There are some fundamental rules of dialogue:
1. Mimicking the way people actually speak as if you've recorded the voices of two or more people speaking doesn't work. When written, the way we speak rarely sounds authentic and often drags.
2. Make it clear who is speaking and that they are speaking. I don't require quotation marks because I think using italics or other devices can be effective, but readers have to know who's speaking so they don't get bumped from the world you've worked to create.
3. Don't use adverbs, he said firmly. And don't add modifiers, he exclaimed. The dialogue should convey all the emotion on its own. If you feel you need to add an adverb or modifier, then it means the dialogue doesn't work.
4. Less is more. Well selected words and phrases will carry more weight and do more work in service of story than rambling on and on.
5. When writing dialogue, see and feel from the character's point of view. This means you have to have empathy for them, even the jerks, in order to see the world and perceive it through their eyes.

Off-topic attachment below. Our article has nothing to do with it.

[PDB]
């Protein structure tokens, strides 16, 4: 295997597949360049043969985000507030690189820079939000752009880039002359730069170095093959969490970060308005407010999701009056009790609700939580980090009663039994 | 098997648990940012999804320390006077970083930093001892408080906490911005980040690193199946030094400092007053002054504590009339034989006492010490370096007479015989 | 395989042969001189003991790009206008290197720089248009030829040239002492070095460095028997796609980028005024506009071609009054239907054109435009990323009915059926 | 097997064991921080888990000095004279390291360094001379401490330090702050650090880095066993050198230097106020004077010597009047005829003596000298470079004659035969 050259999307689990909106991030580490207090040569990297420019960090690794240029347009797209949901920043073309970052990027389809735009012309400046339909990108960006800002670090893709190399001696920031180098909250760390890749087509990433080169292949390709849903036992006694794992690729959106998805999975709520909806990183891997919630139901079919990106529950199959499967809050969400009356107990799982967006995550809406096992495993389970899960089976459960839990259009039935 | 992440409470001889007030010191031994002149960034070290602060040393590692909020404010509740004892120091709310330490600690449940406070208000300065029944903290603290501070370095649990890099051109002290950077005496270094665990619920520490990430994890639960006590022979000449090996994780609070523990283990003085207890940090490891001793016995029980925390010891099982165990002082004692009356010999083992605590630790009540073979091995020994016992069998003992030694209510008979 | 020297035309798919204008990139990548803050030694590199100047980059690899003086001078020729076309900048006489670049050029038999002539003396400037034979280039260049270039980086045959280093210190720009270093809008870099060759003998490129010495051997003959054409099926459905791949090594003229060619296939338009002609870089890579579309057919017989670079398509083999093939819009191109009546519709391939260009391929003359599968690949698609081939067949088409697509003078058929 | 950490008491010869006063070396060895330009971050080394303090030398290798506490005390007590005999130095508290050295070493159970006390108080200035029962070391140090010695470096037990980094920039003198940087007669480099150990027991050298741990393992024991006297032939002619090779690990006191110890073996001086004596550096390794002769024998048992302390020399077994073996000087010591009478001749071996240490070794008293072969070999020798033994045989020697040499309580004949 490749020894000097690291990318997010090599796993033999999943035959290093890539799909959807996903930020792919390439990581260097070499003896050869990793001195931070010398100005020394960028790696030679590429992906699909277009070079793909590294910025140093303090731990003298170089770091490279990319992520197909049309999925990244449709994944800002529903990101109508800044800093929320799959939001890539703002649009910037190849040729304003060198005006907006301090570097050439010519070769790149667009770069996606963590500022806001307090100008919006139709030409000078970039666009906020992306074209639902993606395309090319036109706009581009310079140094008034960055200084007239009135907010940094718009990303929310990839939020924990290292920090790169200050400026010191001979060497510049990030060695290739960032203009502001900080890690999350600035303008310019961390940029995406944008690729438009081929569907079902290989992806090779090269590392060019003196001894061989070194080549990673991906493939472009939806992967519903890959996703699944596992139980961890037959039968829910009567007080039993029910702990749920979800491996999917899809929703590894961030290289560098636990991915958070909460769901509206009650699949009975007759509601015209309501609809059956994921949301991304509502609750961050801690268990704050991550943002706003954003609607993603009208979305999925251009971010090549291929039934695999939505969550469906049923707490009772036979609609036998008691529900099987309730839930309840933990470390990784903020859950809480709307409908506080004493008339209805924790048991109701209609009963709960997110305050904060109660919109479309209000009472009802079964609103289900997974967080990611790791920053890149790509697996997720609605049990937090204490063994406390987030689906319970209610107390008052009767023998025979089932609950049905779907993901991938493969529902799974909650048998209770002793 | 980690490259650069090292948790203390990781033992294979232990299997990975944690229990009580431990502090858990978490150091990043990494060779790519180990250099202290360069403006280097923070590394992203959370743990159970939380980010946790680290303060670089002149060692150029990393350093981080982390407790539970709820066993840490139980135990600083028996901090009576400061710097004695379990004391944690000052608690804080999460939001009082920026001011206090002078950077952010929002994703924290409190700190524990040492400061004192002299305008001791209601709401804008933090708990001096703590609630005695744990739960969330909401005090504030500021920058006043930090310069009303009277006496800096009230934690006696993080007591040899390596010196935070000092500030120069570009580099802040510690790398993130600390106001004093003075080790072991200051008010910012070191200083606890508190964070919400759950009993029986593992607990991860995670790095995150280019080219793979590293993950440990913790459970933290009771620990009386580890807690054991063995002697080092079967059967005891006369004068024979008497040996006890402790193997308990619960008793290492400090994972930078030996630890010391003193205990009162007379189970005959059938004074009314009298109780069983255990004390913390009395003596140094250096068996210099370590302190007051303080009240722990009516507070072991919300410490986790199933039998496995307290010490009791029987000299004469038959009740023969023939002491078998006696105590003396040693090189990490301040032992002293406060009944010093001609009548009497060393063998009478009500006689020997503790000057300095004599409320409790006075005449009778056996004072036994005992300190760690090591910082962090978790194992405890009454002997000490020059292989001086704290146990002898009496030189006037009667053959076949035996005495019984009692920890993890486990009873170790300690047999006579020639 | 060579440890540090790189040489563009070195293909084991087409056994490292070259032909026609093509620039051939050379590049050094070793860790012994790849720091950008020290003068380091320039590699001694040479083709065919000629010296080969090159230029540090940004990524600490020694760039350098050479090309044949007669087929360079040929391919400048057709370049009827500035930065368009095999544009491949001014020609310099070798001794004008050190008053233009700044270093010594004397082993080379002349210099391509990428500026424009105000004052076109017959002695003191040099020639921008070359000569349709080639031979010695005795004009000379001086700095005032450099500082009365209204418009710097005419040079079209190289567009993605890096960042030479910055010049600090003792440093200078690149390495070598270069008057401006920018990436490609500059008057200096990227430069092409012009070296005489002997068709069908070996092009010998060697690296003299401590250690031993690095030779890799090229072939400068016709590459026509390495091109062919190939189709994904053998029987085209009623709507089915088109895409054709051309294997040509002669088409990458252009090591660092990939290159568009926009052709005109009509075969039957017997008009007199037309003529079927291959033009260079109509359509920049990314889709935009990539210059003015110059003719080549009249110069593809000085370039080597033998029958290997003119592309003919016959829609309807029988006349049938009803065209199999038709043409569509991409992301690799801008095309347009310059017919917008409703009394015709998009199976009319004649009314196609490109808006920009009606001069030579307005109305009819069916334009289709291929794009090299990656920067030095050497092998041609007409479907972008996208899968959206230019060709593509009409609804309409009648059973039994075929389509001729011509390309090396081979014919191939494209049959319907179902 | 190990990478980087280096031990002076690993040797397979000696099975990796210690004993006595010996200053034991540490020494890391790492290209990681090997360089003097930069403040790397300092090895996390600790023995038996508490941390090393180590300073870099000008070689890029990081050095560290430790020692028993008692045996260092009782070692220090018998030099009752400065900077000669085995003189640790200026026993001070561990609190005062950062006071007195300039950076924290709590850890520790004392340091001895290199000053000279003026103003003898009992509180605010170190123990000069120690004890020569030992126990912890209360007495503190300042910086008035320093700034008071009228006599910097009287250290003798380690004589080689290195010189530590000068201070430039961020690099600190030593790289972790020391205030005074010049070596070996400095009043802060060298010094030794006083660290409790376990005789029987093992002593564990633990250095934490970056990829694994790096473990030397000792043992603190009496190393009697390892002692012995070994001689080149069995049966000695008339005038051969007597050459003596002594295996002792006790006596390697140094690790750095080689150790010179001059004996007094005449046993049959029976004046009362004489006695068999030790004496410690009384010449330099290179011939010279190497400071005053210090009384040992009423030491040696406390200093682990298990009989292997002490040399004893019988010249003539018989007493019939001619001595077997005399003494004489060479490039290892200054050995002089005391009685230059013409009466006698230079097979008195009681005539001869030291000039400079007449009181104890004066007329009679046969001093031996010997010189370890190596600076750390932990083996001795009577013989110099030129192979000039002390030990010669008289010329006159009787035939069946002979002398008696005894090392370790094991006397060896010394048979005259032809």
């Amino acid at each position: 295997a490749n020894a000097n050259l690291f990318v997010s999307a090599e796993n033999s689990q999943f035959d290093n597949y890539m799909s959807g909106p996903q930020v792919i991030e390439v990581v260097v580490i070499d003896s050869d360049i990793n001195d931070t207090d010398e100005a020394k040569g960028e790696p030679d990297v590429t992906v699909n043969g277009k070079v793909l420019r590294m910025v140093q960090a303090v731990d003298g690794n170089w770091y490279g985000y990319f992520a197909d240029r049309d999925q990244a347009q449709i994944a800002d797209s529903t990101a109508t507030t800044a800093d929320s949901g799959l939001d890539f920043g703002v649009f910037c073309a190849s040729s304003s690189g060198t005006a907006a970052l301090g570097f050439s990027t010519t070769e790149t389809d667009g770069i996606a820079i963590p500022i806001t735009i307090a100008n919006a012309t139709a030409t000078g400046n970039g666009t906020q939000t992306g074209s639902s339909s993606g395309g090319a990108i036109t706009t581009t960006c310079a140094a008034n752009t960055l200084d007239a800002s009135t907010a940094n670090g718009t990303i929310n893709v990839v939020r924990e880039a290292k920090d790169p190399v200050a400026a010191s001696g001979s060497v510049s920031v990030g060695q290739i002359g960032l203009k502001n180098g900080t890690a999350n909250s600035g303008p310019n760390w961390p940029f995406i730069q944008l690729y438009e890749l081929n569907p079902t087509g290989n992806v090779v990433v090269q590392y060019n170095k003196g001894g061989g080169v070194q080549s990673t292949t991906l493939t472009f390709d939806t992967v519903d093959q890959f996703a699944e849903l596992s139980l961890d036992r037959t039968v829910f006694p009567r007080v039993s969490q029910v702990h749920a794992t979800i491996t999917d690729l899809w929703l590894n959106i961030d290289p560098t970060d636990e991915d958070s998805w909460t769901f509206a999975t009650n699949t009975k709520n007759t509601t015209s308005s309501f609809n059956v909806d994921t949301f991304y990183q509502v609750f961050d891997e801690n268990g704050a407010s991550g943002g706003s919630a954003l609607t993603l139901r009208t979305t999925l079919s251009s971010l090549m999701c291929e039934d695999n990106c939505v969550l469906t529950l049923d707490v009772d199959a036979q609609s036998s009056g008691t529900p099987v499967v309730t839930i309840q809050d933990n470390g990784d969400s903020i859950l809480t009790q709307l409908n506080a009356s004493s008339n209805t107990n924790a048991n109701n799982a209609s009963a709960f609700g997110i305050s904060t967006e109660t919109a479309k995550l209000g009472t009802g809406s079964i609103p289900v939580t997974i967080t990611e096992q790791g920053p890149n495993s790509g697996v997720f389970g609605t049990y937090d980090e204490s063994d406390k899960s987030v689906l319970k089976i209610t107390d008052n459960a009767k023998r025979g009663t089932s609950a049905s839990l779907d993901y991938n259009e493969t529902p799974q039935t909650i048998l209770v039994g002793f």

6. Don't clutter it up with a bunch of crap. Keep the dialogue free of explanation and too many distractions such as stage directions to the reader. Here again, less is more. Also, think about human psychology. Someone lying turns their eyes down and to the right. It's a subtle move that conveys a lot of meaning. It doesn't have to be exaggerated or written in the equivalent of a neon sign so the reader doesn't miss it.
7. As with all things written: Show don't tell. For example, "It's ice cream!" the child said with the cute excitement particular to a small child when ice cream is coming. Versus: "It's ice cream!" she said flapping her hands.
Finally, get rid of excess words. There are always excess words. Every writer, no matter how great, has excess words in their writing. Find yours and get rid of them. Then ask someone who is an editor to go through and do the same. Every single word, phrase, sentence, paragraph, page, scene, chapter and section should carry as much weight as possible.